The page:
A World War 2 gas mask

There probably is hardly a local museum in the country which does not have a gas mask. At Market Lavington Museum we have more than one and readers in the know will be pleased to hear that ours have been for treatment to remove the very dangerous asbestos which was incorporated in them.

This is one of our masks.

World War II gas mask as used by Bruce Gale of Market Lavington

This style of gas mask was army issue, which suited its owner for he, Bruce Gale, was a member of the Home Guard.

Bruce, more correctly Edward Bruce Gale, had been born early in 1901 in Market Lavington. His parents were John, a plumber and painter, and Harriet. In 1901, as a tiny baby, Bruce lived on High Street in Market Lavington. He was still there in 1911 with his parents.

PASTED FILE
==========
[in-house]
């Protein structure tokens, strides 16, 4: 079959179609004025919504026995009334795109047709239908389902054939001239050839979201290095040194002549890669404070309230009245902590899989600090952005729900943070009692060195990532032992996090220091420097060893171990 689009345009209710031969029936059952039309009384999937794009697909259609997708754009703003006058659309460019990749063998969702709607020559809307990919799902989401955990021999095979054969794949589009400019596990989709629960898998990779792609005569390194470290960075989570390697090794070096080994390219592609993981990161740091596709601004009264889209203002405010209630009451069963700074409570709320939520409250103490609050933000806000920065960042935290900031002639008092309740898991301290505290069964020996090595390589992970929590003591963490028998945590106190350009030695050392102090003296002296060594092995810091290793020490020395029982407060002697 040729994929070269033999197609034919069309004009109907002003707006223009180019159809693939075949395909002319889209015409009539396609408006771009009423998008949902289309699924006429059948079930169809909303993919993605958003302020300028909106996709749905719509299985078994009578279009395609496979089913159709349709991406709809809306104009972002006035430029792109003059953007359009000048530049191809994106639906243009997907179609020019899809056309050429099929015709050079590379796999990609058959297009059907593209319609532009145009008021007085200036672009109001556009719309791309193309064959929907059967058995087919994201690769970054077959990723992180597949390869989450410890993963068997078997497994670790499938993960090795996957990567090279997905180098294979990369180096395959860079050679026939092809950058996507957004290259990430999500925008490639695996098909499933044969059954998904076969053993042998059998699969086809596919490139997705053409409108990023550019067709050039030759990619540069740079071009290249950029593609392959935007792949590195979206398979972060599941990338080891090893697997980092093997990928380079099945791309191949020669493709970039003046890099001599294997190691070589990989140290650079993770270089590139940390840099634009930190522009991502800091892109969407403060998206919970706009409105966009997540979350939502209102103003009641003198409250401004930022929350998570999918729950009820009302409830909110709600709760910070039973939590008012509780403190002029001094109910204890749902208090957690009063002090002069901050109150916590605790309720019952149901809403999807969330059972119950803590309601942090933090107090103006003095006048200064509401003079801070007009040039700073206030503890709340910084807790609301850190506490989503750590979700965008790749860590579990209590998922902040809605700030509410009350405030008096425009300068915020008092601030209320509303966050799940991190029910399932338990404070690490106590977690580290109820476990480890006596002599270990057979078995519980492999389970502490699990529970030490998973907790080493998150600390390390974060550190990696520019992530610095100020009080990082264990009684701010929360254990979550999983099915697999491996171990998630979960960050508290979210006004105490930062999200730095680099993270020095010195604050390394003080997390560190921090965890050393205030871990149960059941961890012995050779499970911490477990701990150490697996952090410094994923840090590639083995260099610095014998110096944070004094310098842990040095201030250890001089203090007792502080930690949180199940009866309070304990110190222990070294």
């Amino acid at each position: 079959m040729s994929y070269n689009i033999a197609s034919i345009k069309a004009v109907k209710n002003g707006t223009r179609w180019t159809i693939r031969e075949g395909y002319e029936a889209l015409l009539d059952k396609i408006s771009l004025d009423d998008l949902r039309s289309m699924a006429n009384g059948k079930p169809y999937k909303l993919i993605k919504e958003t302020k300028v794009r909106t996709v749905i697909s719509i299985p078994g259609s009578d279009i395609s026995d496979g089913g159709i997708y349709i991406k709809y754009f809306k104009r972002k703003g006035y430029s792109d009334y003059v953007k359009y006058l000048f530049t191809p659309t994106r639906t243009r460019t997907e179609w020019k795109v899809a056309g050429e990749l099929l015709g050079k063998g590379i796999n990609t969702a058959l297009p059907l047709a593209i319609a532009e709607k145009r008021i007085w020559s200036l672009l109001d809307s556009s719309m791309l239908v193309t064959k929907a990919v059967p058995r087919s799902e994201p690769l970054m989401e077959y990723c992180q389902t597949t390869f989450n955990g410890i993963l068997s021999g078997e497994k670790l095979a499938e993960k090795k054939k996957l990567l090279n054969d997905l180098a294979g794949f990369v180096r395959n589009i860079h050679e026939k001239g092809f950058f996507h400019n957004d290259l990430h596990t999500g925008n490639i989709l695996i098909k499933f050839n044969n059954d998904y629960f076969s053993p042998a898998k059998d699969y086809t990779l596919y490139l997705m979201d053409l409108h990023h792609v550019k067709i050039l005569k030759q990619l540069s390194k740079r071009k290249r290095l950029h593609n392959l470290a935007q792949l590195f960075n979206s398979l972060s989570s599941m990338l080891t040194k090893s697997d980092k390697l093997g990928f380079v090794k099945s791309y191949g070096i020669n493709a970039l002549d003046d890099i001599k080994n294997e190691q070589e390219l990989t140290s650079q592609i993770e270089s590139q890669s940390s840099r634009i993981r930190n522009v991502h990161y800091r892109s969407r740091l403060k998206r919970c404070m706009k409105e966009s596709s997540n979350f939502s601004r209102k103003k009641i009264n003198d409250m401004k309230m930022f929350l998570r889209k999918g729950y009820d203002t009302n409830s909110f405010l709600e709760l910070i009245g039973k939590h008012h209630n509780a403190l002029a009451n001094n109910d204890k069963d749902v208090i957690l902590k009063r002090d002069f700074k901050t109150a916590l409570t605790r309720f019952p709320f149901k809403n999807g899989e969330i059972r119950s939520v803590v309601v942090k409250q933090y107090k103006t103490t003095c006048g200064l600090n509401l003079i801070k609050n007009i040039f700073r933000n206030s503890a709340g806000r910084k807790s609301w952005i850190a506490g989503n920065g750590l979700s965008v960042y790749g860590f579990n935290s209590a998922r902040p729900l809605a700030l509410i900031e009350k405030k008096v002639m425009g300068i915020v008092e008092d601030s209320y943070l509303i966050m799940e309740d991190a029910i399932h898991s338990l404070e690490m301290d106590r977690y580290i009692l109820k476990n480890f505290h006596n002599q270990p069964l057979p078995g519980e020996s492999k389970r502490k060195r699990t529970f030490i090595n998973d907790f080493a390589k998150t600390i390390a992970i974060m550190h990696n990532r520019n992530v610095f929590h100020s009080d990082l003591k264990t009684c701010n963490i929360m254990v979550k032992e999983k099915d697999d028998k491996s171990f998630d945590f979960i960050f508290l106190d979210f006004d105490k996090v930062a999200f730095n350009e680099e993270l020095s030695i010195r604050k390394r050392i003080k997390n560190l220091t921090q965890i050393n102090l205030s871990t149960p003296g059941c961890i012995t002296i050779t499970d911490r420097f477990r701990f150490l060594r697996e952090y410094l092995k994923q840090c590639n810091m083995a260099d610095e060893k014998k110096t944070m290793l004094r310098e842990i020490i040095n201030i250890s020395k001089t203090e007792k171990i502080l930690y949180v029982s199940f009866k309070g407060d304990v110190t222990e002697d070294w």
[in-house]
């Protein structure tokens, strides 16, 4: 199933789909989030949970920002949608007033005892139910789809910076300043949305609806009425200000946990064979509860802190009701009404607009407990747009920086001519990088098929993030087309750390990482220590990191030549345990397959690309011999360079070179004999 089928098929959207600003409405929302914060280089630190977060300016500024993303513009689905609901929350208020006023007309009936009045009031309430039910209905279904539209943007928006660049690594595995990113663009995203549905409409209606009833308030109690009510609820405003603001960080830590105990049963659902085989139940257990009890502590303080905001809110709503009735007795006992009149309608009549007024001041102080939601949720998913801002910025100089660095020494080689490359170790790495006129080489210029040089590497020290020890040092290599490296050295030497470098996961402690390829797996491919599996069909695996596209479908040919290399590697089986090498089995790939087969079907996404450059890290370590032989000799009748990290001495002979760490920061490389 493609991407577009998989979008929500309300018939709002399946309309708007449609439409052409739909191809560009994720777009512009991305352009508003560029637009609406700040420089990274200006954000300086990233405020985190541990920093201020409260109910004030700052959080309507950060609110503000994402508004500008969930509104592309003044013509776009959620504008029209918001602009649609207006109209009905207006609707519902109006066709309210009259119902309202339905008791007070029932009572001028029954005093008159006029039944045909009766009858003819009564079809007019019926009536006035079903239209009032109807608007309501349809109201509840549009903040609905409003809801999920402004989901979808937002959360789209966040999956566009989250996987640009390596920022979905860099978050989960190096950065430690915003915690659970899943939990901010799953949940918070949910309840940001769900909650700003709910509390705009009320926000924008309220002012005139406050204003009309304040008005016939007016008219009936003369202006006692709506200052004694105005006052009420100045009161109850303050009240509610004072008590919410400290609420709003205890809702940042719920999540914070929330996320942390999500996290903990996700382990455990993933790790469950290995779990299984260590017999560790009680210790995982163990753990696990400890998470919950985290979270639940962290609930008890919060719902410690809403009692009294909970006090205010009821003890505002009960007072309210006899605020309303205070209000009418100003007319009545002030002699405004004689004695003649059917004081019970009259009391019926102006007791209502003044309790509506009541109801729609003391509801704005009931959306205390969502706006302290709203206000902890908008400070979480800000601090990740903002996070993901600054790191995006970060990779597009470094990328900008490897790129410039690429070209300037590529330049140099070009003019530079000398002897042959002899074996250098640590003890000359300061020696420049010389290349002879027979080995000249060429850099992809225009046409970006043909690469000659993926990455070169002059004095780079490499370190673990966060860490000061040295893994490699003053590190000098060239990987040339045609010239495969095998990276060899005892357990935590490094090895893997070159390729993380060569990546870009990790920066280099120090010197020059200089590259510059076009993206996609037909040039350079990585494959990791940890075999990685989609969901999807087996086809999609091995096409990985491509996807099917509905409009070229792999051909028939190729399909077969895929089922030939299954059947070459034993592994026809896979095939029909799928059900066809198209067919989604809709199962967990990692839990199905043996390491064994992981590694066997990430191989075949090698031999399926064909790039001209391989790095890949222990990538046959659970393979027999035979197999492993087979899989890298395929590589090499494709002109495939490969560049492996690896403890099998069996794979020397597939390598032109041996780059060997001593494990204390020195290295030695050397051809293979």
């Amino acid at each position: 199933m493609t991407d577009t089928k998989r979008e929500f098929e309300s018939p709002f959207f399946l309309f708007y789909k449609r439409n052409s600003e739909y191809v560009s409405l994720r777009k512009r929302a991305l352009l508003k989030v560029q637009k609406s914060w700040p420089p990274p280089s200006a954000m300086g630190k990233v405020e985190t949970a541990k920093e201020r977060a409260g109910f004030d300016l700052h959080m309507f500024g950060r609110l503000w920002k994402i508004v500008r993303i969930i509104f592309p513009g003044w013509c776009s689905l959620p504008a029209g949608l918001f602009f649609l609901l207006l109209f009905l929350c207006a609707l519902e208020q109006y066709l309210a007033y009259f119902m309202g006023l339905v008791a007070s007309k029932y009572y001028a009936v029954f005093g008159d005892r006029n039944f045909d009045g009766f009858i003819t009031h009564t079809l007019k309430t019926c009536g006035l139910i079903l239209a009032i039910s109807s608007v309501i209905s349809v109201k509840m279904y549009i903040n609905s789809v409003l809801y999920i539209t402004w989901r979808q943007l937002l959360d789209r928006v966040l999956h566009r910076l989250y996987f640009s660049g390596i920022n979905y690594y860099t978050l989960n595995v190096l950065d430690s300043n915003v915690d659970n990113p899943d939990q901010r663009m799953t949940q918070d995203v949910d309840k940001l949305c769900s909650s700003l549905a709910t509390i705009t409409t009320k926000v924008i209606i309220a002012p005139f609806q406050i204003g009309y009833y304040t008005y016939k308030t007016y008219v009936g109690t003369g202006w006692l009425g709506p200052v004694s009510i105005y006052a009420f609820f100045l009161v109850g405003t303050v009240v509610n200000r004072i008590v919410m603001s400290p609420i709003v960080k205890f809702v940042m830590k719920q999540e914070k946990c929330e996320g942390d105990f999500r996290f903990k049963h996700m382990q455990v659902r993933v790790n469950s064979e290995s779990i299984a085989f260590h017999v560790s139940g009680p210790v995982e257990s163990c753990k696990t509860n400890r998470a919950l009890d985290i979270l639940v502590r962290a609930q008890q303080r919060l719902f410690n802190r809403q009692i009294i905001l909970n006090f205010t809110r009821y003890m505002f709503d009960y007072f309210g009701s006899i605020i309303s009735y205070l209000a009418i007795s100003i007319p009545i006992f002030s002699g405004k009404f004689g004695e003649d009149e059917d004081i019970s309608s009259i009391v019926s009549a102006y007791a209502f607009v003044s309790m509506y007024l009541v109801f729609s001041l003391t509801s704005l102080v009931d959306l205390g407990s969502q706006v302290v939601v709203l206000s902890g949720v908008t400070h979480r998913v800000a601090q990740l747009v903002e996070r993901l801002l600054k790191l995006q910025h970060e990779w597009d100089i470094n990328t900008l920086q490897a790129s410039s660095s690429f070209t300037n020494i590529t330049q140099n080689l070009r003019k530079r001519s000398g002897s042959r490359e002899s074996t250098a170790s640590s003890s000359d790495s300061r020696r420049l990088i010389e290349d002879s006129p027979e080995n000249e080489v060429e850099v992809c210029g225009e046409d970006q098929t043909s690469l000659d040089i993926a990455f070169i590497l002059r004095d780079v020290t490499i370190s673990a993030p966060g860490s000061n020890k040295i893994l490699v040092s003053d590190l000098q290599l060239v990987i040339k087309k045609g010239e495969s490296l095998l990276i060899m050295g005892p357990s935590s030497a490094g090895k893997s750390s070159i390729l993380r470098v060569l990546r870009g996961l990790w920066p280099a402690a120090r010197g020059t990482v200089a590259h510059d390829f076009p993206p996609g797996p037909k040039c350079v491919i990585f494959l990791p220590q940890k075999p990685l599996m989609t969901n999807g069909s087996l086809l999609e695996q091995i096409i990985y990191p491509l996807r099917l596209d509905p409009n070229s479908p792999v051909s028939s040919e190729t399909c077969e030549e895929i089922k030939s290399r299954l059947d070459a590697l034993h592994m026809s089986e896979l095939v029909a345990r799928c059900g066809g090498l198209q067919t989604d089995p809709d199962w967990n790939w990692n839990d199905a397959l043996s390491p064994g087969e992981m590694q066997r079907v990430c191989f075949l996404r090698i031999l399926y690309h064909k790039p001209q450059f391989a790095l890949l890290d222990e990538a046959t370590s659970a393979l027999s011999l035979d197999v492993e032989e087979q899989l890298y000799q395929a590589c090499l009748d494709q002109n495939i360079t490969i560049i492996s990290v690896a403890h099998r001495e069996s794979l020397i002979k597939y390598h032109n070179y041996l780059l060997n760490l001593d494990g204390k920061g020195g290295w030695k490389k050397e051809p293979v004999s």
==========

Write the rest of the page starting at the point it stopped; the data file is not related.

The 1926 electoral roll suggests that the family favoured middle names, for our Edward Bruce, by then a voter, was listed as Bruce and he lived on High Street in Market Lavington. So, too, did Harriet and also Henry, which was his father’s middle name.

Edward married Theresa Amor during 1926. The couple lived on The Spring in Market Lavington.

Our Bruce died in 1981 and is buried in Market Lavington churchyard.

Of course, in the end there were no gas attacks on Britain, so the provision of the masks was a precautionary measure that never had to be put to the test.

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